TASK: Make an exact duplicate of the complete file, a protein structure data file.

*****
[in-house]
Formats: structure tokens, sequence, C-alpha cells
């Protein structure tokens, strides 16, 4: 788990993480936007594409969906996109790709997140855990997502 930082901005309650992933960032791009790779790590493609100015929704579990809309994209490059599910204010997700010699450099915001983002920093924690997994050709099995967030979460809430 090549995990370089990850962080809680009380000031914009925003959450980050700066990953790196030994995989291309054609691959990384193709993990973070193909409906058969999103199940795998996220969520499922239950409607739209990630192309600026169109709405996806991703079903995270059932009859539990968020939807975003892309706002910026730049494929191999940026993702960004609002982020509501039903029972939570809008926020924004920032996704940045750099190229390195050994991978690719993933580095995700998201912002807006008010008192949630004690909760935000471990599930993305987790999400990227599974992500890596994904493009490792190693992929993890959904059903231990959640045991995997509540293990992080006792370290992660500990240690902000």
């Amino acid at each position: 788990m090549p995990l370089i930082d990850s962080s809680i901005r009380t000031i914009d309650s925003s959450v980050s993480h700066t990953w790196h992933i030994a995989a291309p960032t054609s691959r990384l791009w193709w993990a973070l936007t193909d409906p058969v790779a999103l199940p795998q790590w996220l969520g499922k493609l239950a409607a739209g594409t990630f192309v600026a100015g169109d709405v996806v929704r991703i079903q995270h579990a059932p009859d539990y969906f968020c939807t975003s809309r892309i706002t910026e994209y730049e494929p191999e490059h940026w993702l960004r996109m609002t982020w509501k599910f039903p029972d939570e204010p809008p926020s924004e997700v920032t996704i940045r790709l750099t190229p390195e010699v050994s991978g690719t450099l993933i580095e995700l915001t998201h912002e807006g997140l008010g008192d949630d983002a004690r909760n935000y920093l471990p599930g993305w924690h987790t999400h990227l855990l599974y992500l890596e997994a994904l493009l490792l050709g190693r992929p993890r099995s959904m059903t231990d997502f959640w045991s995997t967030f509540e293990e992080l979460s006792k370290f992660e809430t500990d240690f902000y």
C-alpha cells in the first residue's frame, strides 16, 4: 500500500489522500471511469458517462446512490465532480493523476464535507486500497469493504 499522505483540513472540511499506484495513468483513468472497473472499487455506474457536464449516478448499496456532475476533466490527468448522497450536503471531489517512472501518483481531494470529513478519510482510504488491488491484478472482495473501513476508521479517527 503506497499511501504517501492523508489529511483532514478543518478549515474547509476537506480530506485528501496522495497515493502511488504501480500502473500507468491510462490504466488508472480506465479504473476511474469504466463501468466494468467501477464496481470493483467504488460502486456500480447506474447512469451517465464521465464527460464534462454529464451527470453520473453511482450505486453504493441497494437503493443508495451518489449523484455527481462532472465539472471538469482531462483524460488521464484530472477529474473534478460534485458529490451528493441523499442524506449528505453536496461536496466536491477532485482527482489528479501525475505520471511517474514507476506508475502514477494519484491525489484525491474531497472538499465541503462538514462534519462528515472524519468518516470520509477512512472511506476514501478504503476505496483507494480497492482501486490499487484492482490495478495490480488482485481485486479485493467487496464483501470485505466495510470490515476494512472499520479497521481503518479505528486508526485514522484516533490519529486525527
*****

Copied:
[in-house]
Formats: structure tokens, sequence, C-alpha cells
């Protein structure tokens, strides 16, 4: 788990993480936007594409969906996109790709997140855990997502 930082901005309650992933960032791009790779790590493609100015929704579990809309994209490059599910204010997700010699450099915001983002920093924690997994050709099995967030979460809430 090549995990370089990850962080809680009380000031914009925003959450980050700066990953790196030994995989291309054609691959990384193709993990973070193909409906058969999103199940795998996220969520499922239950409607739209990630192309600026169109709405996806991703079903995270059932009859539990968020939807975003892309706002910026730049494929191999940026993702960004609002982020509501039903029972939570809008926020924004920032996704940045750099190229390195050994991978690719993933580095995700998201912002807006008010008192949630004690909760935000471990599930993305987790999400990227599974992500890596994904493009490792190693992929993890959904059903231990959640045991995997509540293990992080006792370290992660500990240690902000």
């Amino acid at each position: 788990m090549p995990l370089i930082d990850s962080s809680i901005r009380t000031i914009d309650s925003s959450v980050s993480h700066t990953w790196h992933i030994a995989a291309p960032t054609s691959r990384l791009w193709w993990a973070l936007t193909d409906p058969v790779a999103l199940p795998q790590w996220l969520g499922k493609l239950a409607a739209g594409t990630f192309v600026a100015g169109d709405v996806v929704r991703i079903q995270h579990a059932p009859d539990y969906f968020c939807t975003s809309r892309i706002t910026e994209y730049e494929p191999e490059h940026w993702l960004r996109m609002t982020w509501k599910f039903p029972d939570e204010p809008p926020s924004e997700v920032t996704i940045r790709l750099t190229p390195e010699v050994s991978g690719t450099l993933i580095e995700l915001t998201h912002e807006g997140l008010g008192d949630d983002a004690r909760n935000y920093l471990p599930g993305w924690h987790t999400h990227l855990l599974y992500l890596e997994a994904l493009l490792l050709g190693r992929p993890r099995s959904m059903t231990d997502f959640w045991s995997t967030f509540e293990e992080l979460s006792k370290f992660e809430t500990d240690f902000y």
C-alpha cells in the first residue's frame, strides 16, 4: 500500500489522500471511469458517462446512490465532480493523476464535507486500497469493504 499522505483540513472540511499506484495513468483513468472497473472499487455506474457536464449516478448499496456532475476533466490527468448522497450536503471531489517512472501518483481531494470529513478519510482510504488491488491484478472482495473501513476508521479517527 503506497499511501504517501492523508489529511483532514478543518478549515474547509476537506480530506485528501496522495497515493502511488504501480500502473500507468491510462490504466488508472480506465479504473476511474469504466463501468466494468467501477464496481470493483467504488460502486456500480447506474447512469451517465464521465464527460464534462454529464451527470453520473453511482450505486453504493441497494437503493443508495451518489449523484455527481462532472465539472471538469482531462483524460488521464484530472477529474473534478460534485458529490451528493441523499442524506449528505453536496461536496466536491477532485482527482489528479501525475505520471511517474514507476506508475502514477494519484491525489484525491474531497472538499465541503462538514462534519462528515472524519468518516470520509477512512472511506476514501478504503476505496483507494480497492482501486490499487484492482490495478495490480488482485481485486479485493467487496464483501470485505466495510470490515476494512472499520479497521481503518479505528486508526485514522484516533490519529486525527